Sleep Apnea and Snoring

What are Sleep-Related Breathing Disorders?

Sleep-related breathing disorders are a fancy phrase for a group of disorders that occur when the airway closes off to varying degrees and disrupts sleep. Snoring, Upper Airway Resistance Syndrome and Obstructive Sleep Apnea are a few of these disorders.

Snoring can disrupt sleep quality for both the snorer and the bed partner.  Not at all surprisingly, many of our patients come to us because the bed partner noticed the problem.  Snoring doesn't just make it hard for those around you to sleep, but has also been linked to other health problems.

Upper Airway Resistance Syndrome (UARS) occurs when the airway closes off slightly during sleep and makes it harder to breathe.  The body reacts by opening the airway and often coming out of deep, restful sleep.  Patients do not actually have to wake up to have poor sleep quality; often just fragmentation of the proper sleep cycle.  This is very stressful to the body, and patients with UARS often have many other autoimmune problems.  These symptoms include asthma, allergies, acid reflux, irritable bowel syndrome, temporomandibular disorders, anxiety, and others.  Getting a proper night's sleep allows the body to heal properly during the right amount of normal sleep stages.

Obstructive Sleep Apnea (OSA) occurs when a person stops breathing while sleeping. This can occur hundreds of times a night and for long periods of time. Untreated, sleep apnea can cause high blood pressure and other cardiovascular disease (stroke), memory problems, weight gain, impotency, heartburn, depression and headaches. Moreover, untreated sleep apnea may be responsible for job impairment and motor vehicle crashes (According to the American Sleep Apnea Association).

There are 3 types of sleep apnea: obstructive, central and mixed. Obstructive is the most common and occurs when the airway gets blocked, usually by the soft tissue of the throat. Central sleep apnea happens when the brain fails to signal the muscles to breath. Mixed sleep apnea is a combination of the two.

I could tell a difference immediately. I now dream every night, multiple times. I feel more rested and my blood pressure has been reduced”


Oral appliances are used to position the mandible forward and thus reduce or eliminate soft tissue blockage of the airway during sleep. There are various types of oral appliances the can be fabricated by dental professionals. Some of the appliances in our office are:

  • The Narval
  • The SomnoDent
  • The Herbst
  • The TAP
  • The SUAD

The decision on what type of appliance to use is made after a thorough assessment of your teeth, jaw joints, muscles, range of motion, health and dental history, radiographic examination (x-ray), medical insurance (certain insurances have restrictions on the type of appliances that can be used), and other factors.  Our office has many demonstration models and we will work together to find the appliance that fits your situation the best. There is not a "one-size-fits-all" appliance, so we feel our background with many appliances is very helpful in achieving success.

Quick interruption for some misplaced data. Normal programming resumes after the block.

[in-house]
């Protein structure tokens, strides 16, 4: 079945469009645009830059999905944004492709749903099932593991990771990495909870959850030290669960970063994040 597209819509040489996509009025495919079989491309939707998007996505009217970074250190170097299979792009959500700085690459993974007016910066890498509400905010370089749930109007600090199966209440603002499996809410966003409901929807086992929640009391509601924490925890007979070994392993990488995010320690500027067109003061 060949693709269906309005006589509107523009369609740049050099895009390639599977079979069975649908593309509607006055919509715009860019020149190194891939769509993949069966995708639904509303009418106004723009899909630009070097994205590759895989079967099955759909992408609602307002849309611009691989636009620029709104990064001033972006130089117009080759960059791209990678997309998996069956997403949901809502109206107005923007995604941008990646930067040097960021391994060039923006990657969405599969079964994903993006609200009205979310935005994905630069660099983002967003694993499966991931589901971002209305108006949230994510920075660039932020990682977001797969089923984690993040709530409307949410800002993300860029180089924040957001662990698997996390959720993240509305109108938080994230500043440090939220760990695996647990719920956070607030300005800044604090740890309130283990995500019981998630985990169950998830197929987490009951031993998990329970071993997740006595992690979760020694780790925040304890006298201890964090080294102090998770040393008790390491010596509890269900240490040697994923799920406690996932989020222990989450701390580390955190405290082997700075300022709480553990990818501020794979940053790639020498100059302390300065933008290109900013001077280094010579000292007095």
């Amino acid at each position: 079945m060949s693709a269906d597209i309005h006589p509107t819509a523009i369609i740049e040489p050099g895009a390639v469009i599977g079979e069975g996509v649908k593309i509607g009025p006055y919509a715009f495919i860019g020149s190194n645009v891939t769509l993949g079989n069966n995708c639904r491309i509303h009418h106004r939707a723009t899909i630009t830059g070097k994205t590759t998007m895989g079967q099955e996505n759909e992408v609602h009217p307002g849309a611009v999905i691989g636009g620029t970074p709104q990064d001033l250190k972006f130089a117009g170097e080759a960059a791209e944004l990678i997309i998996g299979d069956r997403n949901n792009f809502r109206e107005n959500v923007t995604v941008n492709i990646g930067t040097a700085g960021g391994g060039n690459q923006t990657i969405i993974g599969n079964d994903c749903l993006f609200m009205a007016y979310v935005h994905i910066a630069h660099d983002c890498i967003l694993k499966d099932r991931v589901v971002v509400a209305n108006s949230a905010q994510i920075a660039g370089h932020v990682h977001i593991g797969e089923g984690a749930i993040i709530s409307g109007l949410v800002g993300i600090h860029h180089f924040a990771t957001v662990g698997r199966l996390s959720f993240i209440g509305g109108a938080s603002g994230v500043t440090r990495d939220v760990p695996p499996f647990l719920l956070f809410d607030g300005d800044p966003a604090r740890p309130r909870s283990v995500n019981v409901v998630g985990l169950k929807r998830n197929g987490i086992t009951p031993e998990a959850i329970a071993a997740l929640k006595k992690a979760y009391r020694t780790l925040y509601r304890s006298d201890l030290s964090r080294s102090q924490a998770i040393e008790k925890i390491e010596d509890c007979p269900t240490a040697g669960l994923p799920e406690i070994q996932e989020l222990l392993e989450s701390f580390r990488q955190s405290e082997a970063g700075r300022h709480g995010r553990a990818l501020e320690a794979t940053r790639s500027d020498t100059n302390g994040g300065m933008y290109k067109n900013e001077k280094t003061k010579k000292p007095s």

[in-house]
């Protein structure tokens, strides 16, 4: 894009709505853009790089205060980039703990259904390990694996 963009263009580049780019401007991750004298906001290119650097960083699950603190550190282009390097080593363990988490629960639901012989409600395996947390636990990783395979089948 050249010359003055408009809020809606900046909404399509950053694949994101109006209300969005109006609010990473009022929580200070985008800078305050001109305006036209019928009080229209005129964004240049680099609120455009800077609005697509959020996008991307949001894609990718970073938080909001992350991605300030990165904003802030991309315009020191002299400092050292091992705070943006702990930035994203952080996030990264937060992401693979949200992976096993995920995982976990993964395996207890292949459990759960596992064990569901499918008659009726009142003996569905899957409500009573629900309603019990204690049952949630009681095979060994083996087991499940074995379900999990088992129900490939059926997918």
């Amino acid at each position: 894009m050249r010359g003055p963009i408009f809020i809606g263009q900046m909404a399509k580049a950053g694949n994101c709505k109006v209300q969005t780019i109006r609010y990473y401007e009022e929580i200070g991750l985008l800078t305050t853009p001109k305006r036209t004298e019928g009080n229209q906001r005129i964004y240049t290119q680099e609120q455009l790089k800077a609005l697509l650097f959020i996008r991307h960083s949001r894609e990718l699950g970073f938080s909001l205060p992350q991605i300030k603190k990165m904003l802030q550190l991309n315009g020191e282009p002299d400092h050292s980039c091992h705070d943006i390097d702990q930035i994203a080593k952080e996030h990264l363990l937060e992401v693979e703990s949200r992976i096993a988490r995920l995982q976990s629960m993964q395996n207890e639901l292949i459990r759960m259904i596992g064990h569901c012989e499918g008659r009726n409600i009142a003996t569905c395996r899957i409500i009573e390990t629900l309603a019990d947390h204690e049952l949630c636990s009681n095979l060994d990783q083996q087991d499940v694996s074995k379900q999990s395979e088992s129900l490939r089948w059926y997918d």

Dr. Dan Bruce is a Diplomate of the American Board of Dental Sleep Medicine, a distinction held by only a small percentage of dentists across the country.  To learn more about this process, visit

Follow-Up Care

One of the most important factors in the success of a sleep appliance is follow-up.  While we can never guarantee success with an appliance, we will try everything we can in terms of adjustments to make the appliance work.  Research shows about 2/3 of all patients get a benefit from wearing an oral appliance.  If the treatment is not completely successful, we will work with your referring doctor and our referral network in order to give you the tools to manage your sleep apnea.

How do I know if I have sleep apnea?

Risks factors for sleep apnea include excessive daytime sleepiness or fatigue, excess weight around your neck, increased age, and certain anatomical features.  Anxiety, depression, and headaches are often seen in patients with sleep apnea.  Our office has a screening form or you can talk to your physician about sleep apnea and discuss your symptoms. Your physician may then recommend a sleep study, in which a team will monitor your sleep cycles and look for signs of apnea such as the amount of oxygen in your blood and periods where you stop breathing. You can then decide whether an oral appliance or CPAP is right for you.

Looking for more information on obstructive sleep apnea treatment options? Visit Boise Dental Sleep Therapy.

Please contact us for more information about sleep apnea and oral appliance therapy or visit these links for more information on sleep apnea and treatment alternatives:

Incredible! I have not been as rested and have not had the resulting energy after a night's sleep until using the Somnomed! Not even from my CPAP machine - not even close. Finally!! Great sleep. Thanks, Dr. Dan!”


Educational Links

Does insurance cover oral appliances?

Oral appliances are a dental solution for a medical problem, so your medical insurance is billed. The good news is most insurance companies (including Medicare) provide coverage for oral appliances when certain criteria are met.

If you think you have sleep apnea or if you are snoring, please talk to your physician to see if an oral appliance is for you. You can also see us if you have questions about how to proceed. Testing and diagnosis is becoming easier, so there are many good reasons to take action to improve your sleep and overall health. If you decide to have an oral appliance made or need more information, contact us for an appointment.